Thomson Reuters Foundation

A farmer from Burkina Faso who popularised an ancient farming technique to reverse desertification is among the winners of Sweden's "alternative Nobel prize", announced on Monday.

Yacouba Sawadogo shared this year's award with three Saudi human rights activists - Abdullah al-Hamid, Mohammad Fahad al-Qahtani and Waleed Abu al-Khair - and Australian agronomist Tony Rinauldo. The three million Swedish crown ($US341,800) prize honours people who find solutions to global problems. Two anti-corruption champions - Thelma Aldana of Guatemala and Iván Velásquez of Colombia - won the 2018 Honorary Award.

Sawadogo is known for turning barren land into forest using "zai" - pits dug in hardened soil that concentrate water and nutrients, allowing crops to withstand drought.

The technique has been used to restore thousands of hectares of dry land and in doing so reduce hunger in Burkina Faso and Niger since he began to teach it in the 1980s, according to the Right Livelihood Award Foundation.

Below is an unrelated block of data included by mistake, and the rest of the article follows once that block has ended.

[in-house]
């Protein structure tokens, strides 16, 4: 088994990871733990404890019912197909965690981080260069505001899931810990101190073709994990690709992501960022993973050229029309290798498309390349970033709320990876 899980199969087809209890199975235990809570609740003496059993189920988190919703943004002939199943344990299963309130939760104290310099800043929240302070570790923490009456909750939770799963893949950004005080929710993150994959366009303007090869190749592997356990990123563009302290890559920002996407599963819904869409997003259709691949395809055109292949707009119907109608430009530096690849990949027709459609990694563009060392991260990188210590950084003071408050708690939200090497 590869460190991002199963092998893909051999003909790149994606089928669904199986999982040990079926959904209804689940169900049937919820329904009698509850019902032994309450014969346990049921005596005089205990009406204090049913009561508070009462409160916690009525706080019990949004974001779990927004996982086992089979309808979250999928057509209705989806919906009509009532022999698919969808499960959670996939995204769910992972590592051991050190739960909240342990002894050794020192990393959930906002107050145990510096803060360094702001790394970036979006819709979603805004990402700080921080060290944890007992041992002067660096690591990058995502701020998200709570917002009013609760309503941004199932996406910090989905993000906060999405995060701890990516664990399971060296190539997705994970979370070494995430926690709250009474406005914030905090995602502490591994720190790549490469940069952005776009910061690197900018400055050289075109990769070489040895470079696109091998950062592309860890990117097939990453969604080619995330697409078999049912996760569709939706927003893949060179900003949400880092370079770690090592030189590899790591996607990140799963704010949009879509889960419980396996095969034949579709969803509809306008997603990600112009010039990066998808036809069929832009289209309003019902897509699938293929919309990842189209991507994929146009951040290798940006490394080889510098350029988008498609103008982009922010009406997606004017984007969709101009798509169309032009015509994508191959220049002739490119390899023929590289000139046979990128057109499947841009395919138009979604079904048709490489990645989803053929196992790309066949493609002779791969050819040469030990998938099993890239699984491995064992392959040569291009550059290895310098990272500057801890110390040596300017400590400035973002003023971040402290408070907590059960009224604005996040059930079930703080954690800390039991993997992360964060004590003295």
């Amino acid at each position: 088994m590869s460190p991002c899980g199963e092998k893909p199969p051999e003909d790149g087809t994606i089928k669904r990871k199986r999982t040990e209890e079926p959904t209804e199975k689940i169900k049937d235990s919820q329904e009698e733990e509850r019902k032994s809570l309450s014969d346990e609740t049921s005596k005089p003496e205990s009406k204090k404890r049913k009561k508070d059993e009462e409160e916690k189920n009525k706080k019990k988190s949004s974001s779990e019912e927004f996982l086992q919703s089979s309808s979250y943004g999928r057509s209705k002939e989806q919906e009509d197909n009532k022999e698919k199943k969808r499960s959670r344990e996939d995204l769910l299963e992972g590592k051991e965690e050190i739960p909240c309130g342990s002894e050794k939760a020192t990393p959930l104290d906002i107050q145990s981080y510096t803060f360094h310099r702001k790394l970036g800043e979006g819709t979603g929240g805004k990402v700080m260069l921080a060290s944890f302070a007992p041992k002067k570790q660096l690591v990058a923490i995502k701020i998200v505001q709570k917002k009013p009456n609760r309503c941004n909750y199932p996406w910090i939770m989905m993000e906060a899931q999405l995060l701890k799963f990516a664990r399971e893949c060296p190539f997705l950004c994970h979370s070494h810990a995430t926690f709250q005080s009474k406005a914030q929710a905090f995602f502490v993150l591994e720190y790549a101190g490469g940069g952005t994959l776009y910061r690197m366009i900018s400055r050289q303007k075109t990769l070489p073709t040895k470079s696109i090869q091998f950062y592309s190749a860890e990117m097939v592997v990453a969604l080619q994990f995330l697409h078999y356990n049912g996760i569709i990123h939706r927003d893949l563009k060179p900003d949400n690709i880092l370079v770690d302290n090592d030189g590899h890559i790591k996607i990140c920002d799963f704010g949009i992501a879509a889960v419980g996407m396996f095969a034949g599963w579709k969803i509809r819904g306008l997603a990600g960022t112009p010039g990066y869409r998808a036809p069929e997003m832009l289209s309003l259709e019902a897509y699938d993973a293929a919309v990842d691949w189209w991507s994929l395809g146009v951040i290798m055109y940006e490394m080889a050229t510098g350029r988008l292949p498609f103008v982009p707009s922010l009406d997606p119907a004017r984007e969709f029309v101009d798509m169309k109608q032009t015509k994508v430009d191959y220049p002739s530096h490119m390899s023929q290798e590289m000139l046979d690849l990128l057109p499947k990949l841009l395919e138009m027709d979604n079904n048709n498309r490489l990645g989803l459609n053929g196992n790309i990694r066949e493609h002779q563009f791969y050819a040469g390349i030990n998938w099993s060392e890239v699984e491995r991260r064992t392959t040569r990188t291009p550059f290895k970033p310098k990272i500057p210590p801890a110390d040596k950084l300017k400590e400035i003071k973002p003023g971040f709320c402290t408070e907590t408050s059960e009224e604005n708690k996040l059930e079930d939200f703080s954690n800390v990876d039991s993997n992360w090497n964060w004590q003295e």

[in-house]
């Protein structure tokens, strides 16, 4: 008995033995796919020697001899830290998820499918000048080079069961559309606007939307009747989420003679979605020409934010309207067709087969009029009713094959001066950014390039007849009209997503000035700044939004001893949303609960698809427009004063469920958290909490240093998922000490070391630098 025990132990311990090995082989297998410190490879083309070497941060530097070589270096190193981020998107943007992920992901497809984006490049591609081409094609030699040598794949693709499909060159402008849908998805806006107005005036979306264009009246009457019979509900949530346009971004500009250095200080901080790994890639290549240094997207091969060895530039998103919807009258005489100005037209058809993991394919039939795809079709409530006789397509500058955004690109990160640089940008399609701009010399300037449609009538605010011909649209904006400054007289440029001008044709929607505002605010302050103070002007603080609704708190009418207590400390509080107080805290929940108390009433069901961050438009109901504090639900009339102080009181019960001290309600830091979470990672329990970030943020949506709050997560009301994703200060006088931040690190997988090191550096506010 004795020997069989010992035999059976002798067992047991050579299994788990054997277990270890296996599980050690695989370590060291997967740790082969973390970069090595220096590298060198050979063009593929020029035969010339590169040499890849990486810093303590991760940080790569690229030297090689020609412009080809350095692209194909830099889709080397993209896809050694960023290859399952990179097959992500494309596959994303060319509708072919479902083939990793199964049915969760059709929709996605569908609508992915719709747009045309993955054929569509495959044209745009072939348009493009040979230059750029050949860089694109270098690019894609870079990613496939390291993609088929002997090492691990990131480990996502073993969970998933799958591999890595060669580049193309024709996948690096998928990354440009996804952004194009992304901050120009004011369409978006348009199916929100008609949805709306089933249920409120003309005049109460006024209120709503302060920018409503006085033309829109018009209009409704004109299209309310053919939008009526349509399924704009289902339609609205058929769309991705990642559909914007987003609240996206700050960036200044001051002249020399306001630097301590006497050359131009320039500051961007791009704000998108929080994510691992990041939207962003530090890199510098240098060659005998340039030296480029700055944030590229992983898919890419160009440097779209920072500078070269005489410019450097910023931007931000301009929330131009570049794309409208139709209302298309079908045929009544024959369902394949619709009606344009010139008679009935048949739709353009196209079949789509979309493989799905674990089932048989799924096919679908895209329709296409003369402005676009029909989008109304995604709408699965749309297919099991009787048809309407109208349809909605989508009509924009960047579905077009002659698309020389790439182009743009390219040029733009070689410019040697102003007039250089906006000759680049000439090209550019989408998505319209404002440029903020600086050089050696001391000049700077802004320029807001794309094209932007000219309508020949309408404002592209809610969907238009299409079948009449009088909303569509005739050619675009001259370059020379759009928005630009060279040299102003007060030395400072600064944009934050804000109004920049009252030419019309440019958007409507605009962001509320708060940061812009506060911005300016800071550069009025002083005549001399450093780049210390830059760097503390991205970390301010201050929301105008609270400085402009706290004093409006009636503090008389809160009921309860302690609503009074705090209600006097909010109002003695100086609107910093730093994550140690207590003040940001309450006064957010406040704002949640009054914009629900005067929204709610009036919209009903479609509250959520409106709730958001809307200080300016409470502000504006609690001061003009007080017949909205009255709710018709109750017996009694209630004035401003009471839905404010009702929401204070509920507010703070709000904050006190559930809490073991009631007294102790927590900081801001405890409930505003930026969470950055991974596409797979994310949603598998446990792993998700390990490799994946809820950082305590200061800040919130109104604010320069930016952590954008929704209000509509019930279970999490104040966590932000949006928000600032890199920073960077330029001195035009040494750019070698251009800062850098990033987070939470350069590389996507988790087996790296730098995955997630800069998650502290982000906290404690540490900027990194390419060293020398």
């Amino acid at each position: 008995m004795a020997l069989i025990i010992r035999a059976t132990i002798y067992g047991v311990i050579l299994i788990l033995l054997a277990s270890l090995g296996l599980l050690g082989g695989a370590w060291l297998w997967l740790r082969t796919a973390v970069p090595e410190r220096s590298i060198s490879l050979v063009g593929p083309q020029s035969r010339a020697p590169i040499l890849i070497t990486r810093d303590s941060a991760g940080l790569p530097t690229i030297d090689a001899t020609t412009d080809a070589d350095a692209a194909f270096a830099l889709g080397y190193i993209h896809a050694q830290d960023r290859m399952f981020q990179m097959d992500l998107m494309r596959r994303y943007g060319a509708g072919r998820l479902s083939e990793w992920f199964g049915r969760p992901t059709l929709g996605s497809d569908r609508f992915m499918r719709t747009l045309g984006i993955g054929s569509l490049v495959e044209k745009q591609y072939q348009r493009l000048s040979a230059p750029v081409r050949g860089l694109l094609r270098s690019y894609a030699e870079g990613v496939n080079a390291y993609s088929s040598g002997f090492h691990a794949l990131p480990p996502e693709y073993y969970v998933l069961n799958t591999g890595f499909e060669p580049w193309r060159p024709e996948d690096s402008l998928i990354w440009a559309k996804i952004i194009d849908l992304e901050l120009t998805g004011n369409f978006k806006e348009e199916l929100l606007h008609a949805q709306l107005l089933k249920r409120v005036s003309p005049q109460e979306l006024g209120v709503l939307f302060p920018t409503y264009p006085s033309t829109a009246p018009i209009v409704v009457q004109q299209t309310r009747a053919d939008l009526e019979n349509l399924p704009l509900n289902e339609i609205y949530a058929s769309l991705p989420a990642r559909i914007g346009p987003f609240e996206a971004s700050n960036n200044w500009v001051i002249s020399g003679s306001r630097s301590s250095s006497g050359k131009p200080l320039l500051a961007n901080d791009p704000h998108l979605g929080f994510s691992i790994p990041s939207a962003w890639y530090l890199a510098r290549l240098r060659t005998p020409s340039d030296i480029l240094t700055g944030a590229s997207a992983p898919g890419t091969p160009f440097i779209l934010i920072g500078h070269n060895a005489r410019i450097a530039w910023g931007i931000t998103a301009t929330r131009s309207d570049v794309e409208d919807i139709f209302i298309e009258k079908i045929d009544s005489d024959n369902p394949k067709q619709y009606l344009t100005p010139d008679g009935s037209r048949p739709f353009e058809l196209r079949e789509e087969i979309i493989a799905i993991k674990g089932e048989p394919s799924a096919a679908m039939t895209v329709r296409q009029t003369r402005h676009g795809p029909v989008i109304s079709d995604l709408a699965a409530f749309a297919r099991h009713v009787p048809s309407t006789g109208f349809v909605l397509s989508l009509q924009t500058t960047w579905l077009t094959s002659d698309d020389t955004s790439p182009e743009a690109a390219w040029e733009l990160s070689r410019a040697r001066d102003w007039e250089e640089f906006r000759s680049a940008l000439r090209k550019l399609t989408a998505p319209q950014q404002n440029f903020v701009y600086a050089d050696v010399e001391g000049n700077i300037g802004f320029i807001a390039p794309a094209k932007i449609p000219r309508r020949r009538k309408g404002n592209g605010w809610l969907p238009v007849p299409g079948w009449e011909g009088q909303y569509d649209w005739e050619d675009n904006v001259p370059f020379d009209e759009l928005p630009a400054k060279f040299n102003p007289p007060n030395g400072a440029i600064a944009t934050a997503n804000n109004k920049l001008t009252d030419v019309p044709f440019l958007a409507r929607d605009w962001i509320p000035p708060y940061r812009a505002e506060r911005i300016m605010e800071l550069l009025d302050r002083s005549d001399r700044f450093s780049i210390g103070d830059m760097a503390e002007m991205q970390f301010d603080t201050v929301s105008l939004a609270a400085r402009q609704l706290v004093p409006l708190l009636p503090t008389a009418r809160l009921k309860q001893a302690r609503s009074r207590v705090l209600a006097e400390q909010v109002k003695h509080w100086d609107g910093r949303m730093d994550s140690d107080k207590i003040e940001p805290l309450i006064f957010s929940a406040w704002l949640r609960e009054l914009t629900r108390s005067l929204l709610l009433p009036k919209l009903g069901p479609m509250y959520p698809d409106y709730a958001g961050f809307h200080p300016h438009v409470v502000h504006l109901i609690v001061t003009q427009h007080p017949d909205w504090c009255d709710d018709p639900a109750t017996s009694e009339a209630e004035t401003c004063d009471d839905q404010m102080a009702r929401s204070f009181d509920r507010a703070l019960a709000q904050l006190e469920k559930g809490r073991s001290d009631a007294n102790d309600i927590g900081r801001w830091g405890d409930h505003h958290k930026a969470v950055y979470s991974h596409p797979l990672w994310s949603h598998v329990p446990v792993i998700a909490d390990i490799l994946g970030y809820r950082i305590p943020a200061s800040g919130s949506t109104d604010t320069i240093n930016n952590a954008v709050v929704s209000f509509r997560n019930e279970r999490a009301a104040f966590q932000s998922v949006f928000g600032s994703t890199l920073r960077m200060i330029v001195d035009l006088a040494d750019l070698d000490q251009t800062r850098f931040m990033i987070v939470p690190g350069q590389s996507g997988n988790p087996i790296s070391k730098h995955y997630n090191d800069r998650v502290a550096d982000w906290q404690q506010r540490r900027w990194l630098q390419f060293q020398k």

Right Livelihood Award winners poster

The winners of the 2018 Right Livelihood Awards.

Sawadogo said he hoped he would be able to "use the award for the future".

"My wish is for people to take my knowledge and share it. This can benefit the youth of the country," he told the Thomson Reuters Foundation by phone from his village in Burkina Faso.

The country dips into a semi-arid zone below the Sahara desert known as the Sahel, where climate change and land overuse are making it increasingly difficult to farm, experts say.

"Yacouba Sawadogo vowed to stop the desert – and he made it," said Ole von Uexkull, executive director of the Right Livelihood Award Foundation.

"If local communities and international experts are ready to learn from his wisdom, it will be possible to regenerate large areas of degraded land, decrease forced migration and build peace in the Sahel."

Last year, erratic rains left nearly a million people in need of food aid across the country.

Sawadogo initially faced resistance for his unconventional technique, based on an ancient method that had fallen out of practice. Now "zai" have been adopted by aid agencies working to prevent hunger in the region.

Sawadogo told his story in a 2010 film called The Man Who Stopped the Desert.